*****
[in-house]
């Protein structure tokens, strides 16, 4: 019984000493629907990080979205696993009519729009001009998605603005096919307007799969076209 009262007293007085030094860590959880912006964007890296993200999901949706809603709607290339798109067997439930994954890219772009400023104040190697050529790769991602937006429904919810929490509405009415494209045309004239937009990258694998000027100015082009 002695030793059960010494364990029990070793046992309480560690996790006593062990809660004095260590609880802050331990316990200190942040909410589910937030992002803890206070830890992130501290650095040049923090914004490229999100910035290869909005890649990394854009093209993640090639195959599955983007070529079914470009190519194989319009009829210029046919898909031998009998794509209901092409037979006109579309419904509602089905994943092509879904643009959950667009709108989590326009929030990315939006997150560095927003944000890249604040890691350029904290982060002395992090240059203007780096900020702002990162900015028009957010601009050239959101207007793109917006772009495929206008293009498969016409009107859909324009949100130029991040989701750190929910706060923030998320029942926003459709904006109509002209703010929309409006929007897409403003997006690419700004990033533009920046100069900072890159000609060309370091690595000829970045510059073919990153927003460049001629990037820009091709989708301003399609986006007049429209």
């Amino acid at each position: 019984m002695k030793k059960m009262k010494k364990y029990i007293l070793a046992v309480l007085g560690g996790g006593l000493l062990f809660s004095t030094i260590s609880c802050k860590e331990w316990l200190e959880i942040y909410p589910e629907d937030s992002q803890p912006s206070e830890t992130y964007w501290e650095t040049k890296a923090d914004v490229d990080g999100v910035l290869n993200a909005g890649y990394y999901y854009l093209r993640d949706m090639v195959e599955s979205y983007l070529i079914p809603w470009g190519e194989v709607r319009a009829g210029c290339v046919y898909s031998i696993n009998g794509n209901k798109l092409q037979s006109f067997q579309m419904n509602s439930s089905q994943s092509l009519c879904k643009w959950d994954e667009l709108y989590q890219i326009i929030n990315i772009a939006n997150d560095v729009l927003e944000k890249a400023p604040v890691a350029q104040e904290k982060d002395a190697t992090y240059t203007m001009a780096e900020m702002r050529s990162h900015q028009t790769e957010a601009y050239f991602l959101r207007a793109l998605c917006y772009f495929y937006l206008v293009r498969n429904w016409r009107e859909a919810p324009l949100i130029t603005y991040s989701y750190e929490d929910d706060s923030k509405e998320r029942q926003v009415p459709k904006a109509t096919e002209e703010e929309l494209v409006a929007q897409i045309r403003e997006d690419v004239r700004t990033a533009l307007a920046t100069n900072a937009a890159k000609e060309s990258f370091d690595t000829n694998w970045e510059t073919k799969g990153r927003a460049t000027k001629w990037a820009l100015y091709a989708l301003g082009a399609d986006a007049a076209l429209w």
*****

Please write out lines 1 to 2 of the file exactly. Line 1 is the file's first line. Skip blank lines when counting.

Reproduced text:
[in-house]
């Protein structure tokens, strides 16, 4: 019984000493629907990080979205696993009519729009001009998605603005096919307007799969076209 009262007293007085030094860590959880912006964007890296993200999901949706809603709607290339798109067997439930994954890219772009400023104040190697050529790769991602937006429904919810929490509405009415494209045309004239937009990258694998000027100015082009 002695030793059960010494364990029990070793046992309480560690996790006593062990809660004095260590609880802050331990316990200190942040909410589910937030992002803890206070830890992130501290650095040049923090914004490229999100910035290869909005890649990394854009093209993640090639195959599955983007070529079914470009190519194989319009009829210029046919898909031998009998794509209901092409037979006109579309419904509602089905994943092509879904643009959950667009709108989590326009929030990315939006997150560095927003944000890249604040890691350029904290982060002395992090240059203007780096900020702002990162900015028009957010601009050239959101207007793109917006772009495929206008293009498969016409009107859909324009949100130029991040989701750190929910706060923030998320029942926003459709904006109509002209703010929309409006929007897409403003997006690419700004990033533009920046100069900072890159000609060309370091690595000829970045510059073919990153927003460049001629990037820009091709989708301003399609986006007049429209």